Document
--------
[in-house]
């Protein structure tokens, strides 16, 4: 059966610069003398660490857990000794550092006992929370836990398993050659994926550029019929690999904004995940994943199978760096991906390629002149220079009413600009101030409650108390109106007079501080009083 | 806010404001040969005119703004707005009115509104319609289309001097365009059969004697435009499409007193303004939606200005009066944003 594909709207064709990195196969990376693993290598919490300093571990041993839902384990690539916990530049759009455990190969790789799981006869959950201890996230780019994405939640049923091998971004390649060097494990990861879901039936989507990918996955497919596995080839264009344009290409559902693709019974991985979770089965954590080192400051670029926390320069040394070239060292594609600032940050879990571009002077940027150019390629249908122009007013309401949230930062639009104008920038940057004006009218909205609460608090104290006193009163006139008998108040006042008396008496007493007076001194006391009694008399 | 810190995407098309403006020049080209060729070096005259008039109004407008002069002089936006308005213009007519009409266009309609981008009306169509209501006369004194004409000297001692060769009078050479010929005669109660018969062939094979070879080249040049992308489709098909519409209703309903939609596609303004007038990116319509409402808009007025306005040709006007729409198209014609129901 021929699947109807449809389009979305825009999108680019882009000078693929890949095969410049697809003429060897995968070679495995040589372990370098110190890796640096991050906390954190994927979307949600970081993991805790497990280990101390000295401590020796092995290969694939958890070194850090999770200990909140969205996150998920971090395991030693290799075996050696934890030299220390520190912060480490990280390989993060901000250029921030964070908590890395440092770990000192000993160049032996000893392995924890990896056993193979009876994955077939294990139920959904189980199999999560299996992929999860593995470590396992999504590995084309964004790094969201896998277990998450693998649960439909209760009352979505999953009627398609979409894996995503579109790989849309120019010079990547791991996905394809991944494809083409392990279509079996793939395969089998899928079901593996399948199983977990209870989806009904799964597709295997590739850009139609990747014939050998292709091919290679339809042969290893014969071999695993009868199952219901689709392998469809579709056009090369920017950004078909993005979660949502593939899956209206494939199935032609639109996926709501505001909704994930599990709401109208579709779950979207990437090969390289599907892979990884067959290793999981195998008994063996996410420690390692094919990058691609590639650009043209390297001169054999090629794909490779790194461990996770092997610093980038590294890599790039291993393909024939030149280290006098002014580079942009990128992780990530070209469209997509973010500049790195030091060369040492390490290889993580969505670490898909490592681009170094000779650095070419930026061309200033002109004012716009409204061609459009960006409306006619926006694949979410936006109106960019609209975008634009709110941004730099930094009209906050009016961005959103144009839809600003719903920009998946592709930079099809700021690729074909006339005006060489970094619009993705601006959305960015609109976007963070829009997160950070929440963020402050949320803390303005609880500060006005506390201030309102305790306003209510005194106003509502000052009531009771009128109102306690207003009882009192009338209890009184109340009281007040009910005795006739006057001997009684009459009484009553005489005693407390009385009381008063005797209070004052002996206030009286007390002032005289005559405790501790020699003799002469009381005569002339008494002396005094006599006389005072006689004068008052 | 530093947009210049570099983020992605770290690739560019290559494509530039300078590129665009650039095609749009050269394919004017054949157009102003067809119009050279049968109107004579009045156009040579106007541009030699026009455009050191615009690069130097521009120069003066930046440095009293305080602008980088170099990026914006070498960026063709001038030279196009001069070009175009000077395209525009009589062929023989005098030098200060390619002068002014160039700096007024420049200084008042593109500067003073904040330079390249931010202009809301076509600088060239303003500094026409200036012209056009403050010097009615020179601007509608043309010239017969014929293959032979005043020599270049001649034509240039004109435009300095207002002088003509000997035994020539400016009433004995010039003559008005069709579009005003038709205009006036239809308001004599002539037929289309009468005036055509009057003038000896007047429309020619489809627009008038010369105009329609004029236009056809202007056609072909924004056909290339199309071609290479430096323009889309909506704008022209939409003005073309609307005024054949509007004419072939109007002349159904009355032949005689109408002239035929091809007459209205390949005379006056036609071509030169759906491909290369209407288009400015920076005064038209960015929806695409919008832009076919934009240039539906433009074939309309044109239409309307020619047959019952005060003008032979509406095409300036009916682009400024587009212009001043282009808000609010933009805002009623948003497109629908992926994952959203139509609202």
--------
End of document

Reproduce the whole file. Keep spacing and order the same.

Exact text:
[in-house]
């Protein structure tokens, strides 16, 4: 059966610069003398660490857990000794550092006992929370836990398993050659994926550029019929690999904004995940994943199978760096991906390629002149220079009413600009101030409650108390109106007079501080009083 | 806010404001040969005119703004707005009115509104319609289309001097365009059969004697435009499409007193303004939606200005009066944003 594909709207064709990195196969990376693993290598919490300093571990041993839902384990690539916990530049759009455990190969790789799981006869959950201890996230780019994405939640049923091998971004390649060097494990990861879901039936989507990918996955497919596995080839264009344009290409559902693709019974991985979770089965954590080192400051670029926390320069040394070239060292594609600032940050879990571009002077940027150019390629249908122009007013309401949230930062639009104008920038940057004006009218909205609460608090104290006193009163006139008998108040006042008396008496007493007076001194006391009694008399 | 810190995407098309403006020049080209060729070096005259008039109004407008002069002089936006308005213009007519009409266009309609981008009306169509209501006369004194004409000297001692060769009078050479010929005669109660018969062939094979070879080249040049992308489709098909519409209703309903939609596609303004007038990116319509409402808009007025306005040709006007729409198209014609129901 021929699947109807449809389009979305825009999108680019882009000078693929890949095969410049697809003429060897995968070679495995040589372990370098110190890796640096991050906390954190994927979307949600970081993991805790497990280990101390000295401590020796092995290969694939958890070194850090999770200990909140969205996150998920971090395991030693290799075996050696934890030299220390520190912060480490990280390989993060901000250029921030964070908590890395440092770990000192000993160049032996000893392995924890990896056993193979009876994955077939294990139920959904189980199999999560299996992929999860593995470590396992999504590995084309964004790094969201896998277990998450693998649960439909209760009352979505999953009627398609979409894996995503579109790989849309120019010079990547791991996905394809991944494809083409392990279509079996793939395969089998899928079901593996399948199983977990209870989806009904799964597709295997590739850009139609990747014939050998292709091919290679339809042969290893014969071999695993009868199952219901689709392998469809579709056009090369920017950004078909993005979660949502593939899956209206494939199935032609639109996926709501505001909704994930599990709401109208579709779950979207990437090969390289599907892979990884067959290793999981195998008994063996996410420690390692094919990058691609590639650009043209390297001169054999090629794909490779790194461990996770092997610093980038590294890599790039291993393909024939030149280290006098002014580079942009990128992780990530070209469209997509973010500049790195030091060369040492390490290889993580969505670490898909490592681009170094000779650095070419930026061309200033002109004012716009409204061609459009960006409306006619926006694949979410936006109106960019609209975008634009709110941004730099930094009209906050009016961005959103144009839809600003719903920009998946592709930079099809700021690729074909006339005006060489970094619009993705601006959305960015609109976007963070829009997160950070929440963020402050949320803390303005609880500060006005506390201030309102305790306003209510005194106003509502000052009531009771009128109102306690207003009882009192009338209890009184109340009281007040009910005795006739006057001997009684009459009484009553005489005693407390009385009381008063005797209070004052002996206030009286007390002032005289005559405790501790020699003799002469009381005569002339008494002396005094006599006389005072006689004068008052 | 530093947009210049570099983020992605770290690739560019290559494509530039300078590129665009650039095609749009050269394919004017054949157009102003067809119009050279049968109107004579009045156009040579106007541009030699026009455009050191615009690069130097521009120069003066930046440095009293305080602008980088170099990026914006070498960026063709001038030279196009001069070009175009000077395209525009009589062929023989005098030098200060390619002068002014160039700096007024420049200084008042593109500067003073904040330079390249931010202009809301076509600088060239303003500094026409200036012209056009403050010097009615020179601007509608043309010239017969014929293959032979005043020599270049001649034509240039004109435009300095207002002088003509000997035994020539400016009433004995010039003559008005069709579009005003038709205009006036239809308001004599002539037929289309009468005036055509009057003038000896007047429309020619489809627009008038010369105009329609004029236009056809202007056609072909924004056909290339199309071609290479430096323009889309909506704008022209939409003005073309609307005024054949509007004419072939109007002349159904009355032949005689109408002239035929091809007459209205390949005379006056036609071509030169759906491909290369209407288009400015920076005064038209960015929806695409919008832009076919934009240039539906433009074939309309044109239409309307020619047959019952005060003008032979509406095409300036009916682009400024587009212009001043282009808000609010933009805002009623948003497109629908992926994952959203139509609202």